No. 3 Texas 69, Baylor 60: So close, and yet so far. Baylor very nearly played itself right back into fantastic bubble shape in Austin on Saturday afternoon. Thanks to a furious LaceDarius Dunn-led rally, the Bears cut an 18-point lead to three with less than two minutes remaining. Texas held those pesky Bears off, and Baylor left the Frank Erwin Special Events Center without the marquee win it needs to bolster an otherwise questionable bubble case. But the good news is that Baylor seems to be playing its best basketball of the season right now. The Bears are coming off a huge win at Texas A&M last Saturday (as well as a must-win victory over Nebraska this week), and this is the first time we've seen Texas face a legitimate challenge in Big 12 play. (It's also the first time any Big 12 opponent has kept the Longhorns' margin of victory under single digits, which is incredible, really.) If Baylor has figured itself out, and plays like this the rest of the way, it should get plenty of profile-solidifying wins before Selection Sunday.

[+] EnlargeBrian Williams
Kim Klement/US PresswireTennessee still has a good chance to make the tournament, but this one-point loss to Florida may come back to haunt the Volunteers.
No. 19 Florida 61, Tennessee 60: It's a good thing the Gators are so tough in close games. Florida has now played six games decided by one possession or in overtime in SEC play. They've won five. Those close results can be the difference between a lock and a bubble team, and that's why Florida has earned its lock status in Bubble Watches past and future. The 15-10 Volunteers don't share that distinction. Tennessee is still in OK shape -- there's very little chance the committee will overlook all those top-50 RPI wins -- but if things go south, the Vols could regret missing this chance at a big-time road win.

Alabama 74, Ole Miss 64: Will a home win over Mississippi move the needle for Anthony Grant's impressive Crimson Tide? Doubtful. (The Rebels are decent, but they're hardly a tourney contender.) But it was another win to tack on to that gaudy 8-2 conference record, and, frankly, it was more important that Alabama not lose than win, if that makes any sense at all. A loss would have likely doomed Bama to the bubble dustbin. At the very least, a win keeps in the hunt.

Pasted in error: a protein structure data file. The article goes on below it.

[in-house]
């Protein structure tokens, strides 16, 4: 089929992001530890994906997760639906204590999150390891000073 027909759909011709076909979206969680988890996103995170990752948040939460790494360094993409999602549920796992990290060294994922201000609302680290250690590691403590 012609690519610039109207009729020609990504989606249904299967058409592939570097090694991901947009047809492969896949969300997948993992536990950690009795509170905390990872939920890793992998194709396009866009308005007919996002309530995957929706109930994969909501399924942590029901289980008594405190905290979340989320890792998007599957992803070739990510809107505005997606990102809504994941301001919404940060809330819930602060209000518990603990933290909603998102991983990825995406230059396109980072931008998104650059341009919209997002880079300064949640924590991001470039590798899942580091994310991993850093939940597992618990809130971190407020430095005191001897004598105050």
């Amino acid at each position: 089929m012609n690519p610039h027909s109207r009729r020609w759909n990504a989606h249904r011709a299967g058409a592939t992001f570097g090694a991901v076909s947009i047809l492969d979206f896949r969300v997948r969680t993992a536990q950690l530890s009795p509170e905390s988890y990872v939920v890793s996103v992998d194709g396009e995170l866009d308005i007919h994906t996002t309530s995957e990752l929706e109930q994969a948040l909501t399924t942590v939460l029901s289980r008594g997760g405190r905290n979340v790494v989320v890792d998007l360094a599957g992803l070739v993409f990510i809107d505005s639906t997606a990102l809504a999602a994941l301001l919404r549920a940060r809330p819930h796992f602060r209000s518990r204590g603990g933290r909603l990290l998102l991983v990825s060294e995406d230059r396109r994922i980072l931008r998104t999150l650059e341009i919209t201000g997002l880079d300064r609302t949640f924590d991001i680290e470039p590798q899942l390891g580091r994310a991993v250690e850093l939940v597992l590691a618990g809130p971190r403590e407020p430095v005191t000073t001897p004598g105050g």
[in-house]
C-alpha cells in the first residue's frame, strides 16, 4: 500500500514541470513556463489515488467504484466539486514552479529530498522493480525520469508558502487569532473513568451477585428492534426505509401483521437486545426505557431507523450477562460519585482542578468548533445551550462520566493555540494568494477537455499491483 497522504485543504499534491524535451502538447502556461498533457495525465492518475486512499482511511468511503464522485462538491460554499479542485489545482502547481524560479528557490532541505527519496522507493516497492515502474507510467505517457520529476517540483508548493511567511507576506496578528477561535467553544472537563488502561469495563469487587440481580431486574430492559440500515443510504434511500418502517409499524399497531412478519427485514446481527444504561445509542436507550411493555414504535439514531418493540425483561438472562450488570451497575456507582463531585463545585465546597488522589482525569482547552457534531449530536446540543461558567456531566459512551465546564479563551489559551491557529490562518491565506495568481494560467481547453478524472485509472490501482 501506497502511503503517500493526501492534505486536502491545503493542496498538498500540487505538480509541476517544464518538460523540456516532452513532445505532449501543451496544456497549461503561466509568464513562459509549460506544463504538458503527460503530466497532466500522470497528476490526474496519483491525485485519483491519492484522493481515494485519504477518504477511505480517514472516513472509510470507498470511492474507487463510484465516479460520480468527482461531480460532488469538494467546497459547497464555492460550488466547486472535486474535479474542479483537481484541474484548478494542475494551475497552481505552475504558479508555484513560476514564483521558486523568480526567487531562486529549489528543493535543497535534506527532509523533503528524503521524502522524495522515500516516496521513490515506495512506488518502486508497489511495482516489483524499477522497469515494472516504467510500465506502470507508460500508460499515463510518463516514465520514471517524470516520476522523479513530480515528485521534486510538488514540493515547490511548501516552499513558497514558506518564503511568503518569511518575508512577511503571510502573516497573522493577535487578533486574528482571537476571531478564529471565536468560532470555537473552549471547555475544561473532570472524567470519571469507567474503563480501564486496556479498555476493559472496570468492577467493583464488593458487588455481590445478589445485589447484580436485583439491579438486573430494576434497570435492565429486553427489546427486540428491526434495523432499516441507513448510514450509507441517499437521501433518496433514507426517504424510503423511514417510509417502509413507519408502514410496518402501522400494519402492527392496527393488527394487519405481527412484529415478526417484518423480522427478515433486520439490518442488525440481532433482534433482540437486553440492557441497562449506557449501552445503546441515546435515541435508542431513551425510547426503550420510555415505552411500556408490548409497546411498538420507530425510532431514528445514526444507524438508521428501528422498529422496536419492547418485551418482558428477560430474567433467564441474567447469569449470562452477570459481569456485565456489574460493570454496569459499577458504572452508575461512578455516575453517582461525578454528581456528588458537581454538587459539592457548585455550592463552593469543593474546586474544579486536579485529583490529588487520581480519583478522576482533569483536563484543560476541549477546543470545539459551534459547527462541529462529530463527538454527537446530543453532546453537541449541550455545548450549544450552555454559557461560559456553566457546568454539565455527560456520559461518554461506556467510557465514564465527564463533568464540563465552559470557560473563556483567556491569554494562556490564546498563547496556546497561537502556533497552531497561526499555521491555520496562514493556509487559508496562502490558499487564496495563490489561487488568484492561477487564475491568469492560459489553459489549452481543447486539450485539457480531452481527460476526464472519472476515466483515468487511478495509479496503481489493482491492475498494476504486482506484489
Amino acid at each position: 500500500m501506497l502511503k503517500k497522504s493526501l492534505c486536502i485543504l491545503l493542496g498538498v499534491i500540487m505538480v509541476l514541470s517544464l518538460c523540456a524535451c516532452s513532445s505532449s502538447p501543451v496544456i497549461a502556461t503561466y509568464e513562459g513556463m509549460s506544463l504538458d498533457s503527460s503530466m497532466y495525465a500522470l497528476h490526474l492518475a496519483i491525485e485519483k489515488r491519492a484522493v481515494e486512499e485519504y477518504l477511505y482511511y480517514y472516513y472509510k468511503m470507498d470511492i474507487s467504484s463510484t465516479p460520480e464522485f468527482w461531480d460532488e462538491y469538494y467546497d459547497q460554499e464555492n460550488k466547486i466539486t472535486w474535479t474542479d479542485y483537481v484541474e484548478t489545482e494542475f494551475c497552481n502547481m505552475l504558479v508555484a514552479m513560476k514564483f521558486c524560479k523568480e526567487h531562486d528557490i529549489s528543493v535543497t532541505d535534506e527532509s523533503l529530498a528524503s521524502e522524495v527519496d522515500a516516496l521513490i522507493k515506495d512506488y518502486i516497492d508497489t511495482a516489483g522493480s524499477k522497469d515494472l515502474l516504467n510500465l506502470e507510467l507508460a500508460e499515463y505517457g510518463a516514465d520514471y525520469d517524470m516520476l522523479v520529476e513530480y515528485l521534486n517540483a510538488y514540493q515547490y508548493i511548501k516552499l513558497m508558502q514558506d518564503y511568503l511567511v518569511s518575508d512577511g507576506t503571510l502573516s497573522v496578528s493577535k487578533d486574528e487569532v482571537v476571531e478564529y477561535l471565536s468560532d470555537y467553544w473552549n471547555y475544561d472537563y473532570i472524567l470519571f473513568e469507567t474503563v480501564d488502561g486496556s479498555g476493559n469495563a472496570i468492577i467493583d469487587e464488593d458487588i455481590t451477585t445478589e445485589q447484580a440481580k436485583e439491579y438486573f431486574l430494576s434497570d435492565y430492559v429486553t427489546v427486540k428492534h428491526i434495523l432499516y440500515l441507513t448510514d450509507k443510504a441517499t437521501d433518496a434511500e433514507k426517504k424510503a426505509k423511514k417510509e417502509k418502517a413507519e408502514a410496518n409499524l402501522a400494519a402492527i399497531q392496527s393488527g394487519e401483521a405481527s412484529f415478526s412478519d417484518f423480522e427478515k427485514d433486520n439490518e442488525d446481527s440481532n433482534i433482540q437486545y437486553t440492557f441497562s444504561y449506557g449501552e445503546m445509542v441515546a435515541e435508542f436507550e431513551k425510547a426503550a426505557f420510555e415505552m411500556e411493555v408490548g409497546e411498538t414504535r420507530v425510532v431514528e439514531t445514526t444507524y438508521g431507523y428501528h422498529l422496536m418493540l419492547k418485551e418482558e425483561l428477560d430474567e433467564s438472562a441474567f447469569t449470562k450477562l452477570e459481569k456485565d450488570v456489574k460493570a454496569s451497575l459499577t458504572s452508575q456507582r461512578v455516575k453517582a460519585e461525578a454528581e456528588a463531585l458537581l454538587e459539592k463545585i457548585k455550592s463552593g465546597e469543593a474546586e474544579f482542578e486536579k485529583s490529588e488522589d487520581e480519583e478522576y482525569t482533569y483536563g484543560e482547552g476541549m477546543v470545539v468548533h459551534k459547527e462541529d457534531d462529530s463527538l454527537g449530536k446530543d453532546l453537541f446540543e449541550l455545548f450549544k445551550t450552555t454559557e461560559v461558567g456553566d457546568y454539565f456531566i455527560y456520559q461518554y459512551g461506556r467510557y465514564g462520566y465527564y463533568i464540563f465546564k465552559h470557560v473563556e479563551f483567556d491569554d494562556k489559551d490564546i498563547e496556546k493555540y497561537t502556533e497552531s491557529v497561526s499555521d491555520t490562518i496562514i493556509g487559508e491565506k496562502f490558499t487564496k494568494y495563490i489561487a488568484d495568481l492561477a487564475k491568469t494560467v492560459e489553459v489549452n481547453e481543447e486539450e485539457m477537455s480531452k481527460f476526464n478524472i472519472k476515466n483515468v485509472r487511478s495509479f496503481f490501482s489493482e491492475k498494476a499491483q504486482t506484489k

Georgia 60, South Carolina 56: That "can't-afford-to-lose" principle also applies to the Bulldogs, whose bubble rep took a bit of a hit thanks to a home loss to Xavier this week. A win at South Carolina is a so-so result, bubble-wise; it certainly won't seal the Bulldogs' fledgling chances at an at-large bid. But like Alabama above, Georgia's non-loss means UGA fans don't have to start freaking out quite yet.

Temple 75, Dayton 63: The Temple Owls appear to be hitting their stride. Temple was the consensus A-10 favorite to enter the season, and it performed well enough in the nonconference -- a home win over Georgetown looks better every time the Hoyas knock off another top Big East foe -- Fran Dunphy's team dropped a pair of early conference games at Duquesne and Xavier. Since then, Temple has passed every test the Atlantic 10 has thrown at it, including Saturday's game at Dayton. The Flyers are a bit of a bubble hopeful themselves; this win would have done much more for Dayton than it did for Temple. But Dayton missed its shot, and the Owls remain as likely to receive an at-large tourney team as at any other point in the season.

Richmond 64, Saint Louis 52: Richmond has one of the more inconsistent and confusing tourney résumés of any team in the bubble. That résumé has quality wins (a neutral-court victory over Purdue is especially crucial) and bad losses (to Iona, yuk). In other words, the Spiders have to be very careful against the lower portions of the A-10 over the course of the next month; they can't afford to drop games to struggling but dangerous teams like St. Louis. They didn't Saturday, and that's another step toward earning an at-large bid.

Old Dominion 70, VCU 59: What will the committee think of VCU? The Rams don't have much of an at-large profile to speak of; they'll likely have to win the Colonial tournament if they want to dance in March. But ODU is more dynamic. The Monarchs have the best nonconference results -- and seemingly the best at-large chances -- of any CAA contender. Will this win seal that status? Does the committee respect a road win at Virginia Commonwealth? If recent history has taught us anything, it should.